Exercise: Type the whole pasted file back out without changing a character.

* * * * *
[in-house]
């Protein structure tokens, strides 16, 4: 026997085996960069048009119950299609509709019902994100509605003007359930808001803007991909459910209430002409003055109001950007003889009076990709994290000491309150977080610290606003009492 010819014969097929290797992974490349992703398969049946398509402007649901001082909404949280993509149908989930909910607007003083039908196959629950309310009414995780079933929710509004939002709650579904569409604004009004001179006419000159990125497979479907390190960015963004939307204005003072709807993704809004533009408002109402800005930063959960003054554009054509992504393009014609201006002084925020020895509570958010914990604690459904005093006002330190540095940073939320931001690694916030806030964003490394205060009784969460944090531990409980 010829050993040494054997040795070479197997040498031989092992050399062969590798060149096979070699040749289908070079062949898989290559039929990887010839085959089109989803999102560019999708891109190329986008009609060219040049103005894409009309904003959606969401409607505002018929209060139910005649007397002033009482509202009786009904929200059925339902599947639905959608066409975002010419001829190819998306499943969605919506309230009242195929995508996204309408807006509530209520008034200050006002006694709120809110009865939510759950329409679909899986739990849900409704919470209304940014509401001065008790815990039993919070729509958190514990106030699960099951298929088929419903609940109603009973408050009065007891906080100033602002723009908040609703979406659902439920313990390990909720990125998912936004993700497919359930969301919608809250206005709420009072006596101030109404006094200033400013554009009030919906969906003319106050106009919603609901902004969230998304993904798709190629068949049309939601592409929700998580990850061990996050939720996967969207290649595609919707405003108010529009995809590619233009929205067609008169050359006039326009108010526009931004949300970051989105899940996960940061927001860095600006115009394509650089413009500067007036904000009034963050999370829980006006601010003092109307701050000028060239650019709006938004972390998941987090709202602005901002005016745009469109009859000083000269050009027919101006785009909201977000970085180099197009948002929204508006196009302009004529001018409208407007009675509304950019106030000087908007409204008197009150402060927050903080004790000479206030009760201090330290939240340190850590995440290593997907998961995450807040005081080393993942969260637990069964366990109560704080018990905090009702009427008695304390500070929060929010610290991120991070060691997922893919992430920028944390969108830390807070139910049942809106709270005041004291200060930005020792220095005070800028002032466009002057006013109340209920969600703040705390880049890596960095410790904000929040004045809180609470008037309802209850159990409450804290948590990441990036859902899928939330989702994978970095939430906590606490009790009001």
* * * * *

[in-house]
């Protein structure tokens, strides 16, 4: 026997085996960069048009119950299609509709019902994100509605003007359930808001803007991909459910209430002409003055109001950007003889009076990709994290000491309150977080610290606003009492 010819014969097929290797992974490349992703398969049946398509402007649901001082909404949280993509149908989930909910607007003083039908196959629950309310009414995780079933929710509004939002709650579904569409604004009004001179006419000159990125497979479907390190960015963004939307204005003072709807993704809004533009408002109402800005930063959960003054554009054509992504393009014609201006002084925020020895509570958010914990604690459904005093006002330190540095940073939320931001690694916030806030964003490394205060009784969460944090531990409980 010829050993040494054997040795070479197997040498031989092992050399062969590798060149096979070699040749289908070079062949898989290559039929990887010839085959089109989803999102560019999708891109190329986008009609060219040049103005894409009309904003959606969401409607505002018929209060139910005649007397002033009482509202009786009904929200059925339902599947639905959608066409975002010419001829190819998306499943969605919506309230009242195929995508996204309408807006509530209520008034200050006002006694709120809110009865939510759950329409679909899986739990849900409704919470209304940014509401001065008790815990039993919070729509958190514990106030699960099951298929088929419903609940109603009973408050009065007891906080100033602002723009908040609703979406659902439920313990390990909720990125998912936004993700497919359930969301919608809250206005709420009072006596101030109404006094200033400013554009009030919906969906003319106050106009919603609901902004969230998304993904798709190629068949049309939601592409929700998580990850061990996050939720996967969207290649595609919707405003108010529009995809590619233009929205067609008169050359006039326009108010526009931004949300970051989105899940996960940061927001860095600006115009394509650089413009500067007036904000009034963050999370829980006006601010003092109307701050000028060239650019709006938004972390998941987090709202602005901002005016745009469109009859000083000269050009027919101006785009909201977000970085180099197009948002929204508006196009302009004529001018409208407007009675509304950019106030000087908007409204008197009150402060927050903080004790000479206030009760201090330290939240340190850590995440290593997907998961995450807040005081080393993942969260637990069964366990109560704080018990905090009702009427008695304390500070929060929010610290991120991070060691997922893919992430920028944390969108830390807070139910049942809106709270005041004291200060930005020792220095005070800028002032466009002057006013109340209920969600703040705390880049890596960095410790904000929040004045809180609470008037309802209850159990409450804290948590990441990036859902899928939330989702994978970095939430906590606490009790009001």